Farm flooding advice issued for Wales, Midlands and South West

NFU Mutual is reminding farmers to prioritise safety in the event of a flood and have a plan in place as high rainfall continues to endanger rural homes and livelihoods across the UK.

In response to destructive floods hitting Wales, the Midlands and the South West of England last week and further volatile weather to come, the rural insurer has issued advice regarding how to mitigate the impact of flooding on farms and rural properties.

The average farm flooding claim in 2022 was £26,343, climbing to £31,195 in November and December, the insurer revealed.

NFU Mutual rural affairs specialist Hannah Binns said the situation is being closely monitored with yellow weather warnings currently in place across various parts of the UK.

“The impact of flooding on farming can be significant as it not only disrupts vital work but can place lives in danger, so it is important rural businesses prepare appropriately for this risk,” Ms Binns stressed.

“There are a number of actions farmers can take to prepare for flooding, such as having a farm flood plan detailing everyone’s role should the worst happen.

“Farmers can also identify higher ground to move livestock to if water levels rise and move vulnerable machinery, tools, stocks and veterinary resupplies to safer areas.”

Safety must be the number one priority for those affected by flooding, Ms Binns continued, and steps must be taken to keep family and pets away from the flood water.

“Where possible, move to higher parts of the property and switch off electricity and gas supplies in flooded areas.

“At NFU Mutual our local Agents will be alert to flood warnings in their community and will be on hand to help, so it is important to have access to copies of any insurance documents and the relevant contact details,” Ms Binns advised.

NFU Mutual flood advice

To help farmers devise an effective action plan in case of an emergency, the rural insurer has provided detailed flooding advice as follows:

  • Work out a farm flood plan so that if the worst does happen everybody knows what action to take and who is responsible for what.
  • Identify higher ground that livestock can be moved to if water levels rise. If you’re renting land in a low-lying area, it’s worth speaking with neighbouring landowners to obtain permission to move livestock to their higher ground.
  • Sign up for Environment Agency flood alerts at the website.
  • Safely store fuels and chemicals that could pollute water courses in the event of flooding.
  • Plan an evacuation route so that you, your family and employees stay safe. Keep contact details to hand of people who could help you move livestock in an emergency.
  • Look at your farming practices and how these could impact on flooding and water penetration. Take steps to reduce soil compaction in fields and think about creating runoff ponds.
  • Think about flood resilience measures for buildings which could be vulnerable to flooding. Think about locating electrical sockets and wiring higher up walls so that they’re not susceptible to flooding if water gets in.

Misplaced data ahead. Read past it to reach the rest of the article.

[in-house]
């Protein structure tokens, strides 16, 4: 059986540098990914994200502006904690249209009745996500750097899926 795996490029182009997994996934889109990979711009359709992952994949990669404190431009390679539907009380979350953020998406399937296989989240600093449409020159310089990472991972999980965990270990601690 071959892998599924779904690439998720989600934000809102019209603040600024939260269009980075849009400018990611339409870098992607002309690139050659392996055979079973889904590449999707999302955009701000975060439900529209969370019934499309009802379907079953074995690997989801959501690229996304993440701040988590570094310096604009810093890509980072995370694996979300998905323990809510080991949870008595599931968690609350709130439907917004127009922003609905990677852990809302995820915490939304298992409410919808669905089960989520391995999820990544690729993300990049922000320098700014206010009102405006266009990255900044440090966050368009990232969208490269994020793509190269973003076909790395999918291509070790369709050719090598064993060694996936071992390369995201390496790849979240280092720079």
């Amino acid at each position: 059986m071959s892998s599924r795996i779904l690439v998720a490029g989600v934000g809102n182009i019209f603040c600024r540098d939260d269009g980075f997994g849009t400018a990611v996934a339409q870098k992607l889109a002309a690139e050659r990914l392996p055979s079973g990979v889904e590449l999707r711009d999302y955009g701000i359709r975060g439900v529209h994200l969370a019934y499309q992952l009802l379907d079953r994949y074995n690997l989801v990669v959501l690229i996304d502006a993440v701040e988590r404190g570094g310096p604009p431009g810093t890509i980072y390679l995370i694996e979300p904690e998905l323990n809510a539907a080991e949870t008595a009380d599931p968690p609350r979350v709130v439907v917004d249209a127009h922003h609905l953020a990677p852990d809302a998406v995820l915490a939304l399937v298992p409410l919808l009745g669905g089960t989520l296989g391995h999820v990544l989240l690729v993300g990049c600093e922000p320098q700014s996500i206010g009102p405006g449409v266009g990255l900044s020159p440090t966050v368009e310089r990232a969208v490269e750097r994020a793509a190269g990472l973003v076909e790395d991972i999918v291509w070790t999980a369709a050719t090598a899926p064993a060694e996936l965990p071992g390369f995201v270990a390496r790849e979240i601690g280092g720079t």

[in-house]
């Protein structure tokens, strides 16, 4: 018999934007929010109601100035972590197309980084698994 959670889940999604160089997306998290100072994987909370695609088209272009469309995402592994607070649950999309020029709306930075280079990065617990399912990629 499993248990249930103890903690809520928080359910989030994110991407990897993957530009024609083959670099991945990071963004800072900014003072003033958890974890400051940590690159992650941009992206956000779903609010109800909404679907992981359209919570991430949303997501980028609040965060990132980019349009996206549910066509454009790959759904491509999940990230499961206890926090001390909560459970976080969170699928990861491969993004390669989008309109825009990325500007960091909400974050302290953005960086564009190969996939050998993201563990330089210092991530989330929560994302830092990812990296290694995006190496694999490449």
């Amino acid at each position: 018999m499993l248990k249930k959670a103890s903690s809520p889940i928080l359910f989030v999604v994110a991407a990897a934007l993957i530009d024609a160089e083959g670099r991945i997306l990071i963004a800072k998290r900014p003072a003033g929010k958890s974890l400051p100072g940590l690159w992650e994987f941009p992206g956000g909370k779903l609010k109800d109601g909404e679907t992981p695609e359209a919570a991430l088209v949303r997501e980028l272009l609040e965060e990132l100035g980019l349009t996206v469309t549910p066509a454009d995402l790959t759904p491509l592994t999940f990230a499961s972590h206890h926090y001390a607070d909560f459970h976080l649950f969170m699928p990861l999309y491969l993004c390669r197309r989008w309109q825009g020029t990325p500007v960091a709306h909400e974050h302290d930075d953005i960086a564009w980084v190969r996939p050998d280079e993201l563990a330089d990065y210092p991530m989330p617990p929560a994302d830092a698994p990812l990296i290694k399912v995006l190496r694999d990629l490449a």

• If you’re planning to invest in new buildings, speak to your insurer first to ensure that they can provide flood cover at that specific location.
  • Identify machinery, tools or stock that could be moved to prevent loss or damage. Move vulnerable machinery stock and veterinary resupplies to safe locations if flooding is forecast.
  • Consider how you’ll alert staff about a flood warning and how they can help you to prepare.

When the worst has already happened

When it comes to mitigating the consequences of flooding on farms, NFU Mutual advises:

  • Make safety your priority. Keep your family and pets away from the flood water and move to another part of the property.
  • Do not put your life or the lives of others at risk attempted to rescue stranded animals. Contact the emergency services or the RPSCA on 0300 1234999 for help.
  • Use What3Words to communicate an accurate location quickly.
  • Ensure you can be contacted in an emergency, such as keeping your phone charged up and stay in contact with those around you.
  • Call your insurer immediately, asking about alternative accommodation if your property is unsafe.
  • Check on family and friends and let them know your situation.
  • If you can, switch off mains gas and electricity supplies in the affected area.
  • Have a pack with essential items like prescriptions, other medicines and food, paying particular attention to items like baby food handy to take with you if needed.
  • Have a torch and charged mobile phone on hand in case of power cuts.
  • When it’s safe to enter the flooded area again, catalogue all damaged items for insurance claims and begin clearing and drying out the area, seeking advice from your insurance company.

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